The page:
Twitter housing market predictions

To benchmark these tweets: the median home price in Aug. 2018 was $283,000. For anyone who was waiting for a crash, hindsight tells us it never happened. Instead, had they bought that home it would be worth about $424,100 today. In total, almost $150,000 in appreciation.

And if they spent that entire time patiently waiting for the market to crash? They’ll likely have spent about $54,000 in rent (calculated from the U.S. average rent price over this time period). That’s some serious equity they could’ve been putting into their own home instead of their landlord’s.

Just remember that if today’s prices look high, tomorrow’s prices probably won’t look a lot better.

A Housing Crash Doesn’t Impact Your Mortgage

When you buy a home, you should always have at least a 5-year plan in place. This is because there are sizable costs associated with both buying and selling a home - so even with appreciation, it will take you several years to generate a net profit.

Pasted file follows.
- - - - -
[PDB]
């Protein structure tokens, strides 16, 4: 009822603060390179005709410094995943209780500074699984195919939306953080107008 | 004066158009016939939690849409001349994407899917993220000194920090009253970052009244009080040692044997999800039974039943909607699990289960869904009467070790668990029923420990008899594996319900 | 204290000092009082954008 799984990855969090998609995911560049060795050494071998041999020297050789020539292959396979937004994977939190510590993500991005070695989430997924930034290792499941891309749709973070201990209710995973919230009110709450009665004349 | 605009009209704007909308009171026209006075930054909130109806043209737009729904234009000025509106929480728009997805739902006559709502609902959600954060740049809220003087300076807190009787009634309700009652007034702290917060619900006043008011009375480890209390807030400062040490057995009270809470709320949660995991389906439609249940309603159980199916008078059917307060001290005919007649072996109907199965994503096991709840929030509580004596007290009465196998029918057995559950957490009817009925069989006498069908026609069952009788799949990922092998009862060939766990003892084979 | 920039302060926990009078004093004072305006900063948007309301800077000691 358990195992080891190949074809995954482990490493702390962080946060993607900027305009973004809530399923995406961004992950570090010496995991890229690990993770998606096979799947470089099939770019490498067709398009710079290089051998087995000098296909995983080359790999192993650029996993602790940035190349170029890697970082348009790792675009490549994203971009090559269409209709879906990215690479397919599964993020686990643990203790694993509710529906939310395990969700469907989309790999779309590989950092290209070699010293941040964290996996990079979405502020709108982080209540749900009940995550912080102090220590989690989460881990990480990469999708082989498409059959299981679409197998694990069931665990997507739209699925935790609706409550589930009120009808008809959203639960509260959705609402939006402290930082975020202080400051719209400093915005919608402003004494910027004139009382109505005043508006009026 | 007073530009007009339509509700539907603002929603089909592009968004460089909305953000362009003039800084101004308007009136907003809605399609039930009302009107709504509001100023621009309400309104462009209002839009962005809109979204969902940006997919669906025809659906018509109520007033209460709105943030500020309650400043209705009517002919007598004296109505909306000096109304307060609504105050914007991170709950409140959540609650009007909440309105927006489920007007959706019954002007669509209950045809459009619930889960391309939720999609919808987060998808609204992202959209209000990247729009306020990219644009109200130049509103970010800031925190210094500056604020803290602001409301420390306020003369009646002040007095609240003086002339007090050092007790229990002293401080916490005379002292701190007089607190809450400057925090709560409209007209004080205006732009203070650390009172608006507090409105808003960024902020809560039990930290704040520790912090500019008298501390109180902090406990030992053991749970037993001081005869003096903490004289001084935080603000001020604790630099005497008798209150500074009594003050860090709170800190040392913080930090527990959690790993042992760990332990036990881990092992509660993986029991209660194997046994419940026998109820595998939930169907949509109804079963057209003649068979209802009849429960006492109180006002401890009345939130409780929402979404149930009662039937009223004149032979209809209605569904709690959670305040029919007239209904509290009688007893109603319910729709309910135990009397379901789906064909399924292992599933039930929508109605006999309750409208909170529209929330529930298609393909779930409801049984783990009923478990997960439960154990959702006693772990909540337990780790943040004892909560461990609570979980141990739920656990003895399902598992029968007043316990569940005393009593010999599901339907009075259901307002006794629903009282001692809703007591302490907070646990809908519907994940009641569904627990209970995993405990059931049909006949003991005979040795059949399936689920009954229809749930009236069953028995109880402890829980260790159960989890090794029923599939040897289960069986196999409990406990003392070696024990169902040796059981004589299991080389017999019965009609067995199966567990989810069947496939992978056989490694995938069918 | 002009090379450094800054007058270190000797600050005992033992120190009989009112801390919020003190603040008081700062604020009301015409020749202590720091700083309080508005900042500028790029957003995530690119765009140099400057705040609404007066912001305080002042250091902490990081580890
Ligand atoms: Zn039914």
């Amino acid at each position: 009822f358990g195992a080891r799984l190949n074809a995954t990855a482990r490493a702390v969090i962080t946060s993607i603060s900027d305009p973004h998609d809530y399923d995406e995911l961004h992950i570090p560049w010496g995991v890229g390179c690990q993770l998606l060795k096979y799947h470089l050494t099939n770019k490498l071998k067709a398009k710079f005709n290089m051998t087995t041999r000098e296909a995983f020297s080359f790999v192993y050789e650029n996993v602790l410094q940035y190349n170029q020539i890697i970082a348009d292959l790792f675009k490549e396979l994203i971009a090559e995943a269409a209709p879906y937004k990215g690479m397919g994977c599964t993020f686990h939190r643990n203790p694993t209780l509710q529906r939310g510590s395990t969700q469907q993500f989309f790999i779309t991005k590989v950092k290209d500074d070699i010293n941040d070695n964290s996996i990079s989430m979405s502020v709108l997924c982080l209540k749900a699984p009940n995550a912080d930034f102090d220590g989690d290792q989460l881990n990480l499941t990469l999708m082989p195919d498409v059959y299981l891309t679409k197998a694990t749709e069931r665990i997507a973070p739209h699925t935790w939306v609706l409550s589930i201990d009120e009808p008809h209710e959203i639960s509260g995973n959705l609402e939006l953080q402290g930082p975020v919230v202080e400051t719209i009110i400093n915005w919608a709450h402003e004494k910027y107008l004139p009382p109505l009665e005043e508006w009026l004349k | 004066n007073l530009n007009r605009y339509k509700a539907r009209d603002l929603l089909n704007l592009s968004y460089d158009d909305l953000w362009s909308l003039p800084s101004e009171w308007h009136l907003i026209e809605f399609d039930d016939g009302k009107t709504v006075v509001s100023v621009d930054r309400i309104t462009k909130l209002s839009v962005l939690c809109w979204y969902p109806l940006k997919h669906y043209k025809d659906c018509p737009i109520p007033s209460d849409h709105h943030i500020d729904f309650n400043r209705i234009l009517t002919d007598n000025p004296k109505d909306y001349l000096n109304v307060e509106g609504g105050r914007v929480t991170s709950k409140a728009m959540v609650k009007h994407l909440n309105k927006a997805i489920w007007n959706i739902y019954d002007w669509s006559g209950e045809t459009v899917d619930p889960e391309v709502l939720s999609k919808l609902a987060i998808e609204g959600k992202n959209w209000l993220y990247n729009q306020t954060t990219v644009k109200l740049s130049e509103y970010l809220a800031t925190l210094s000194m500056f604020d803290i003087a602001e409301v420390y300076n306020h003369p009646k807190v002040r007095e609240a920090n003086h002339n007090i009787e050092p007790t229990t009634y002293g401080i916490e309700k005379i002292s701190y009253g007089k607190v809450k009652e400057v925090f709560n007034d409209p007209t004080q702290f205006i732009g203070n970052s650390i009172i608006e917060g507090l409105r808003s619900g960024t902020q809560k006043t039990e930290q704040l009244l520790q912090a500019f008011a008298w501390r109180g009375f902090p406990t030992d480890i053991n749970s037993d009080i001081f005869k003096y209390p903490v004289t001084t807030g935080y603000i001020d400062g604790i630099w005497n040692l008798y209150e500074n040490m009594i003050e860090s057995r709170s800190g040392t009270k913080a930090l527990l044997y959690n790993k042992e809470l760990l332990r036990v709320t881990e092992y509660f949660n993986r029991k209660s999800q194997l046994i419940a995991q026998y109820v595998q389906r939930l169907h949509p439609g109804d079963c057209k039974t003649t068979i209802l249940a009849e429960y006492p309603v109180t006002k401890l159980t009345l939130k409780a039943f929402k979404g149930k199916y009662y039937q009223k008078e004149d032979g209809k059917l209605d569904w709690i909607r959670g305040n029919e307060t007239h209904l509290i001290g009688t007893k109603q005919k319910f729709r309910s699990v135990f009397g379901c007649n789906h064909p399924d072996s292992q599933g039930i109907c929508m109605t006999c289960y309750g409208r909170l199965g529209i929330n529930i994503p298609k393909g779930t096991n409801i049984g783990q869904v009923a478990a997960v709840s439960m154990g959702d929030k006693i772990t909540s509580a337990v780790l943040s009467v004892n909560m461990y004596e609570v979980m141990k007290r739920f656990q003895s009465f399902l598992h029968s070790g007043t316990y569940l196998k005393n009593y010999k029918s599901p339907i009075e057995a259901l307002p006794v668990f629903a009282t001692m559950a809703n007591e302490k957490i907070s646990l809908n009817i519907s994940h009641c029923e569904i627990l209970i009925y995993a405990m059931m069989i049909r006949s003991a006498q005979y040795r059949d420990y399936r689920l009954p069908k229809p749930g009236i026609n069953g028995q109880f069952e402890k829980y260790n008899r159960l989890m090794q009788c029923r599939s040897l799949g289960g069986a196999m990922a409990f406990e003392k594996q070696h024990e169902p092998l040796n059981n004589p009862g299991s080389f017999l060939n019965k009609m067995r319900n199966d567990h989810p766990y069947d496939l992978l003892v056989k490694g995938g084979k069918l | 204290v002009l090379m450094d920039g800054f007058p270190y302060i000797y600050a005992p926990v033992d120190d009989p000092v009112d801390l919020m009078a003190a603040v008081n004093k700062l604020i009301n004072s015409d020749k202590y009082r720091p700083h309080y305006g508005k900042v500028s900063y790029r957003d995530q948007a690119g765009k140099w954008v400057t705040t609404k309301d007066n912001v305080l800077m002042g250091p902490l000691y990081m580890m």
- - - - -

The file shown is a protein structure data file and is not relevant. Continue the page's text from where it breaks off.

You might be worried about what happens to your mortgage during a housing crash, but in reality little will change. You can temporarily become “underwater” on your mortgage - this means that due to falling home prices, you now owe more on your mortgage than the home is worth. So yes - in this sense, it is possible to “lose money” if you buy a house right now, because if you had to sell it immediately you would have to pay the bank to cover the difference between the lower current value and what you owe.

However, lenders don’t care if you’re underwater on your loan - all they care about is making sure you can pay your mortgage bills every month, and the amount you pay each month is already pre-determined. So if you have a long-term plan for living in your home, you may never even realize that you were underwater on your mortgage, if the market rebounds by the time you’re ready to sell.

Although the '08 crash wasn't great for home prices, the median U.S. home price had rebounded to the pre-crash peak six years later.